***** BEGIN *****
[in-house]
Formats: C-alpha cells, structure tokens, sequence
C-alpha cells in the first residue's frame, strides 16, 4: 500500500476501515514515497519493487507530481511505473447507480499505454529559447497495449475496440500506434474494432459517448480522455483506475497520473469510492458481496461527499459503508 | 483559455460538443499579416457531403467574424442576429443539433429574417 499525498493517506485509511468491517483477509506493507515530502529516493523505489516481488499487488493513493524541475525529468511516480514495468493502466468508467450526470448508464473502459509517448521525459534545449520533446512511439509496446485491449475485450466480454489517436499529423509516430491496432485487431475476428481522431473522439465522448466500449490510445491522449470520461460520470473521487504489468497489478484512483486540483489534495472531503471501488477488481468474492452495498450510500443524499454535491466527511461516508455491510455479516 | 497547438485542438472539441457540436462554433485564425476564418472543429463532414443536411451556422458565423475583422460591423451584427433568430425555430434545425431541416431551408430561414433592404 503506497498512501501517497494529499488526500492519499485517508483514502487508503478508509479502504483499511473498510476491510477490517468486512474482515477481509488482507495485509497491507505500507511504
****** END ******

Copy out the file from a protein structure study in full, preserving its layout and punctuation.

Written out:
[in-house]
Formats: C-alpha cells, structure tokens, sequence
C-alpha cells in the first residue's frame, strides 16, 4: 500500500476501515514515497519493487507530481511505473447507480499505454529559447497495449475496440500506434474494432459517448480522455483506475497520473469510492458481496461527499459503508 | 483559455460538443499579416457531403467574424442576429443539433429574417 499525498493517506485509511468491517483477509506493507515530502529516493523505489516481488499487488493513493524541475525529468511516480514495468493502466468508467450526470448508464473502459509517448521525459534545449520533446512511439509496446485491449475485450466480454489517436499529423509516430491496432485487431475476428481522431473522439465522448466500449490510445491522449470520461460520470473521487504489468497489478484512483486540483489534495472531503471501488477488481468474492452495498450510500443524499454535491466527511461516508455491510455479516 | 497547438485542438472539441457540436462554433485564425476564418472543429463532414443536411451556422458565423475583422460591423451584427433568430425555430434545425431541416431551408430561414433592404 503506497498512501501517497494529499488526500492519499485517508483514502487508503478508509479502504483499511473498510476491510477490517468486512474482515477481509488482507495485509497491507505500507511504